…also, don’t get the cheapest one either, since the poor quality often makes them hard to play and that could turn you off from practicing. Aim for something in the middle, like a good intermediate cornet.
So, if I want to start playing the cornet but don’t want to buy an expensive, professional, cornet right away, what are some good beginner to intermediate cornets ?
Well you have many options here but for example the Ravel RCR102 is a good choice as a beginner-intermediate horn. They are not too expensive yet the price is high enough that the manufacture can make them with decent quality, (click here to check the current pricing on Amazon)
What Are Some Good Cornet Method Books?
One word: Arban!
If you could only get one cornet/trumpet method book in your entire life then Arban would, without a doubt, be the one to get. It is the “bible” of cornet and trumpet method books. In fact, many trumpeters refer to the Arban book as their bible, simply because you will find basically everything in it. Seriously, I believe that every single trumpet player and cornet player on the planet should own the Arban book. And I do mean everyone, from beginner to first class virtuoso…
…the Arban has got it all from:
- Easy songs
- Finger exercises
- Tounging exercises
- Slurring exercises
- Trilling exercises
- Difficult songs
- Solo pieces with variations
- Cornet and trumpet advice
- Performance tips
- Interval exercises
…and more. My grandfather bought the Arban book when he was young and here in my family it has now been used so much that I had to buy a new book for myself about 10 years ago simply because, well, the old one was literally falling to pieces. You can compare pricing and go for the best option from these two sellers
Click here to check how much the Arban book costs on Amazon
Click here to check the Arban price on Sheetmusic plus
Cornet Vs. Trumpet Final Words
Both the cornet and the trumpet are members of the “brass family” and they have more similarities than differences. And many of the music literature do not make you choose one over the other. There are so much music you can play on both the cornet and the trumpet, so whatever instrument you choose as your first, one thing is for sure: you won’t lock yourself into a restricted area where most music is forbidden to play on your instrument.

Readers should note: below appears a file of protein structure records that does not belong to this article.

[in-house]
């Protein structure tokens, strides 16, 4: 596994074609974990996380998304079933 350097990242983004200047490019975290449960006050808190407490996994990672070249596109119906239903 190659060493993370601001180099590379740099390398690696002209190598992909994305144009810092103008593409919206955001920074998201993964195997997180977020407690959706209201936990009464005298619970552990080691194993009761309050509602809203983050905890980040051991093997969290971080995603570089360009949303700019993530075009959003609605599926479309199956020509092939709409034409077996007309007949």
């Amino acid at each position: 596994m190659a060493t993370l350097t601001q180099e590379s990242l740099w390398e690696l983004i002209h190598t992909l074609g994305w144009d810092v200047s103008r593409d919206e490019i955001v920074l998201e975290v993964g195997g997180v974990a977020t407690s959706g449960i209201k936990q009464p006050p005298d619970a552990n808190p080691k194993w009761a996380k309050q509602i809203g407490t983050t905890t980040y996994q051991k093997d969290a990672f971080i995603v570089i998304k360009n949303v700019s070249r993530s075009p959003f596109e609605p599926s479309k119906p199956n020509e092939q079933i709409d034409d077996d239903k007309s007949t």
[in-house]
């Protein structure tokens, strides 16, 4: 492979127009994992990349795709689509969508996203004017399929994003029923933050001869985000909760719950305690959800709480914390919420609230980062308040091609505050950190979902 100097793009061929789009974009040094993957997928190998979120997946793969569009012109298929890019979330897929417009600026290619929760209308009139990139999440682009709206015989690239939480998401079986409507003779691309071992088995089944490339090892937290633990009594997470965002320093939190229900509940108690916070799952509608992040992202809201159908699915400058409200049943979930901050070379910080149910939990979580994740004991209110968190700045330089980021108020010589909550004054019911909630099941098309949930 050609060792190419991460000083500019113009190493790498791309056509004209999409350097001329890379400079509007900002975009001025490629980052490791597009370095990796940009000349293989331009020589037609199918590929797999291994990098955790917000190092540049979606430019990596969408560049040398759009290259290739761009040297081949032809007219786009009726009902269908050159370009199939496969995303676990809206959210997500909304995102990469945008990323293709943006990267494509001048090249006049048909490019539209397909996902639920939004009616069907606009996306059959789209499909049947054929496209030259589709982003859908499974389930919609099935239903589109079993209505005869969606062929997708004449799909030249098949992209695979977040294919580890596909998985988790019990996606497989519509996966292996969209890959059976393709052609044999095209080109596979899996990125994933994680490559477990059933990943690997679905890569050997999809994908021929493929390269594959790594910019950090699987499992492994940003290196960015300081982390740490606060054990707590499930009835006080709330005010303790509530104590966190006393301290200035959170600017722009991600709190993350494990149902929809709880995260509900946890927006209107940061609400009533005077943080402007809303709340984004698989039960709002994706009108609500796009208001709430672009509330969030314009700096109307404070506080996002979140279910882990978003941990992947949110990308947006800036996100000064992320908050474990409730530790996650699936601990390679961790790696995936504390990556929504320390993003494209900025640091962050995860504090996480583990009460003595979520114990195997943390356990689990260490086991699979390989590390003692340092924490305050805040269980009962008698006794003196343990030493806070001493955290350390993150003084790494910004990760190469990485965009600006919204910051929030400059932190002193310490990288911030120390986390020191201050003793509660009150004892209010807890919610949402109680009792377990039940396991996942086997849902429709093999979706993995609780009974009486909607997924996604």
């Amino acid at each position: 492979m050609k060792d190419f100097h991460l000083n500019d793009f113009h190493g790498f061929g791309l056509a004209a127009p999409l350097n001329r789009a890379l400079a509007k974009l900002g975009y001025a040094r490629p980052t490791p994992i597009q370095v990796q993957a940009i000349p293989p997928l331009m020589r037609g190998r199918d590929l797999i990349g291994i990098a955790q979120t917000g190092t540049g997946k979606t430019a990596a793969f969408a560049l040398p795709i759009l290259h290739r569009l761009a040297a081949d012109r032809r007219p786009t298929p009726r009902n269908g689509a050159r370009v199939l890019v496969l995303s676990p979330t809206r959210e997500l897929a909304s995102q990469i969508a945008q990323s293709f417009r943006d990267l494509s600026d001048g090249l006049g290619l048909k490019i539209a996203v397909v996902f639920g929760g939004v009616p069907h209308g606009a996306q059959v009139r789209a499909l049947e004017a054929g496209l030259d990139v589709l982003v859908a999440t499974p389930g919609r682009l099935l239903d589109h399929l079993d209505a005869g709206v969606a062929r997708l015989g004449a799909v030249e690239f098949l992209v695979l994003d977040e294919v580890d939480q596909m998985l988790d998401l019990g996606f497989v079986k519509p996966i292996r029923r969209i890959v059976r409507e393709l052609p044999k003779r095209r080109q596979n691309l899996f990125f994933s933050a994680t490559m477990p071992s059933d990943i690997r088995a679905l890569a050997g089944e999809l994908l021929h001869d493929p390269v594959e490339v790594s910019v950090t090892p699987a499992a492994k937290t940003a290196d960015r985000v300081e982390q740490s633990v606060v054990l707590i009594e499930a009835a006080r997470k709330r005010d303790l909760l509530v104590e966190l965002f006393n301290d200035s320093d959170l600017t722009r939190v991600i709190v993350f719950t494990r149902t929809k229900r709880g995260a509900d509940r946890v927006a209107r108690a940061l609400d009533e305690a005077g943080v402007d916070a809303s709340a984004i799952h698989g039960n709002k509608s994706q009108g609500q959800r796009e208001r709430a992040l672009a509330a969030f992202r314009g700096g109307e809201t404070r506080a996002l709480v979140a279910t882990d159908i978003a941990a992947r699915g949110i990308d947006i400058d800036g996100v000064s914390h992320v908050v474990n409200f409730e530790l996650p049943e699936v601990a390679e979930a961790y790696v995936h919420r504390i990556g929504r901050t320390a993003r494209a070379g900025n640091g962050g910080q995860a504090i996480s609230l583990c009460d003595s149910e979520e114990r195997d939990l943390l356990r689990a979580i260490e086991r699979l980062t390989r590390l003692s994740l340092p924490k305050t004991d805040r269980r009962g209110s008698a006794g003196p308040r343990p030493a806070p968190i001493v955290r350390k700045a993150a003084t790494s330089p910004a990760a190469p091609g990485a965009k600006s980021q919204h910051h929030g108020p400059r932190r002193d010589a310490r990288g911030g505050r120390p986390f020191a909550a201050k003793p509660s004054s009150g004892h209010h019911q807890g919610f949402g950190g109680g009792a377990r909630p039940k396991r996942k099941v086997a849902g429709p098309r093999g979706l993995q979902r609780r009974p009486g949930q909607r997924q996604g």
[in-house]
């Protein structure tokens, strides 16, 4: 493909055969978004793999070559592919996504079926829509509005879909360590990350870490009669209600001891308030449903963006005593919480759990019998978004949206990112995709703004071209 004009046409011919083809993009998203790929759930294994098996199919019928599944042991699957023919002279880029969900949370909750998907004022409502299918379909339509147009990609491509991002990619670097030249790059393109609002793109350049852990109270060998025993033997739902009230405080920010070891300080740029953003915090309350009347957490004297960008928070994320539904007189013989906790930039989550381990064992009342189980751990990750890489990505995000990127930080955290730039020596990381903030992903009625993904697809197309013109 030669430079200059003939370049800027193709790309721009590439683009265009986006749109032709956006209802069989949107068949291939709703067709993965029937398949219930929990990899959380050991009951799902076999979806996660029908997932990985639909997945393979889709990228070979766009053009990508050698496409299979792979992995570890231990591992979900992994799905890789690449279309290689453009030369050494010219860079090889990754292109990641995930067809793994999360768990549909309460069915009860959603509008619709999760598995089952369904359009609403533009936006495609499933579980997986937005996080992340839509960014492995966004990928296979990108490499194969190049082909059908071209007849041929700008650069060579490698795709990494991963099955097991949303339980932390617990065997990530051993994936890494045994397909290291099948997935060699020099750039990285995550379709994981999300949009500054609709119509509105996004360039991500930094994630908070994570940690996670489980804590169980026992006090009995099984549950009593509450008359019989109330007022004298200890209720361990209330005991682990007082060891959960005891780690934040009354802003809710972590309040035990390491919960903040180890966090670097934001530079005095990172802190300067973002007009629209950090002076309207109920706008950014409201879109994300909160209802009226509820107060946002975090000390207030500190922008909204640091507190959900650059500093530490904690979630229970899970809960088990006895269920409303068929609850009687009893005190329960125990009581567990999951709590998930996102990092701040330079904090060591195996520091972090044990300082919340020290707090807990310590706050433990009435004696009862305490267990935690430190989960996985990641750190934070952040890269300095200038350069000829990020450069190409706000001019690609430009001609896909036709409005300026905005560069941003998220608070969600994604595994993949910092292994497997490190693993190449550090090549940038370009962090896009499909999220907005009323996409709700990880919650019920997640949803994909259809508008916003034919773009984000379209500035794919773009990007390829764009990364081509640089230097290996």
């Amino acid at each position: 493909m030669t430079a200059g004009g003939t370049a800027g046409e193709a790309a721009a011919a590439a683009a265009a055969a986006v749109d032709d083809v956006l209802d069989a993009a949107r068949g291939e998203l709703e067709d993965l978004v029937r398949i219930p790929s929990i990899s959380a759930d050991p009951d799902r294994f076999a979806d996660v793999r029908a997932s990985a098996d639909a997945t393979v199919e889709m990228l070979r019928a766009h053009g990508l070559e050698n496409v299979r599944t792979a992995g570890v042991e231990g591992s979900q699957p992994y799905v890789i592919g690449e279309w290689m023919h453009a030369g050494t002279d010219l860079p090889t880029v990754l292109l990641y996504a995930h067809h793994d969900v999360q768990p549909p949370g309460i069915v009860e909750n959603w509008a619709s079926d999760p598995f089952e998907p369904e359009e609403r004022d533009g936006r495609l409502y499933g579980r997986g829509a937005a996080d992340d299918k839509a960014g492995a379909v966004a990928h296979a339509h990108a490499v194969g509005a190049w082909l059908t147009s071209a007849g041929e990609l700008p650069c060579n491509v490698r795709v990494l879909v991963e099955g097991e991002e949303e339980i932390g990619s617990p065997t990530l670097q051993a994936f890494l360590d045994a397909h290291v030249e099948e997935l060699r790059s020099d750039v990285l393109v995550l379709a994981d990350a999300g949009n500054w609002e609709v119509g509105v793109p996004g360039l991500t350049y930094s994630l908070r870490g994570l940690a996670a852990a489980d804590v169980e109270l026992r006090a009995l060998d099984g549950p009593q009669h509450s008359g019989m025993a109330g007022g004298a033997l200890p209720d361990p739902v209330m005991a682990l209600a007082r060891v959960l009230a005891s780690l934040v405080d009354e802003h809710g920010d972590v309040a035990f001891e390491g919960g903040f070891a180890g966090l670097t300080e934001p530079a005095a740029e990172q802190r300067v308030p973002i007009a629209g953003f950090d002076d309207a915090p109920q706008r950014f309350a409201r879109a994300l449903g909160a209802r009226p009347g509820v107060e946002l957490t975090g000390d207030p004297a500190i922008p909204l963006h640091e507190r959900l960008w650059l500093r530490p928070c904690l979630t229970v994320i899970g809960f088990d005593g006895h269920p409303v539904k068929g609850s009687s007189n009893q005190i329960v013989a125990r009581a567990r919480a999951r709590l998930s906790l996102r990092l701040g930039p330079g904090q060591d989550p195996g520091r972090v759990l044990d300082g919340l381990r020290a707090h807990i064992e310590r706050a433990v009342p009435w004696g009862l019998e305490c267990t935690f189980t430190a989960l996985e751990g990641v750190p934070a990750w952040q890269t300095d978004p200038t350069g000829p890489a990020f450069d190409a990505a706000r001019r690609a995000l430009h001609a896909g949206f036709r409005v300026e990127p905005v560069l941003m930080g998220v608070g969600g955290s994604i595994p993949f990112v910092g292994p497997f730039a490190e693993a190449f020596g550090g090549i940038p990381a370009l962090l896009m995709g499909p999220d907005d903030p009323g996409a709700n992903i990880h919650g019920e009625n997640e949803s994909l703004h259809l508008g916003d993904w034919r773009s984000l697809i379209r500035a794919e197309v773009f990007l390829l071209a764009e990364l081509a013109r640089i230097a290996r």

If you are about to start playing then just go for the one that YOU find the most interesting. Which one do you think has nicer sound? That said, if your school, county, or city has a rich brass band culture then you might want to consider choosing the cornet over the trumpet…
…on the other hand, if you are dead set on starting a professional career and you want to be playing in symphony orchestras then you might as well go straight for the trumpet. Just remember that, later in life, you are probably going to own both a cornet and a trumpet. Well…
…perhaps several trumpets, like many professionals do.
Thank you for reading this article about the differences and similarities between the trumpet and the cornet. I hope it has been informative.
Keep practicing and remember to have fun while doing it!
P.S. Are you a trumpet player that started out on the cornet? Or perhaps you started on the trumpet and nowadays you only play the cornet? Do you own and play both of them? I would love for you to leave a few comments down in the comment section below this article. Do you think it’s easier to start on the cornet and then, after a couple of years, switch to the trumpet? If you have to perform a very fast and difficult solo, do you rather choose the cornet over trumpet in that case? Feel free to leave a few words!
3 thoughts on “Cornet vs. Trumpet – What’s the Difference Between Them?”
sorry, I meant Robert
thank you a very interesting and enlightening post, also links. I have a Conn 1967 Director cornet. It is beautiful and it sounds very good. I am a beginner at brass, but starting to get the right tones out of it and play. Your article made me make an offer for a Conn trumpet tonight, a 1965 Director. You should have a bonus from eBay. In any way, thank you very much.
The best and cheers the now from Bucharest, mike
I love the trumpet and the cornet. I also love the flugelhorn. It’s love the one your with. I mostly use either a trumpet or cornet because of the musical groups I play with.
I have a question. You do mention that it is easier to access the upper register with the trumpet than the cornet. For me this seems to really be the case. I can easily play a High C and above with the trumpet, but struggle to play a High C on the cornet.
I find it even more interesting that it is easier to play in the upper register on my flugelhorn than my cornet?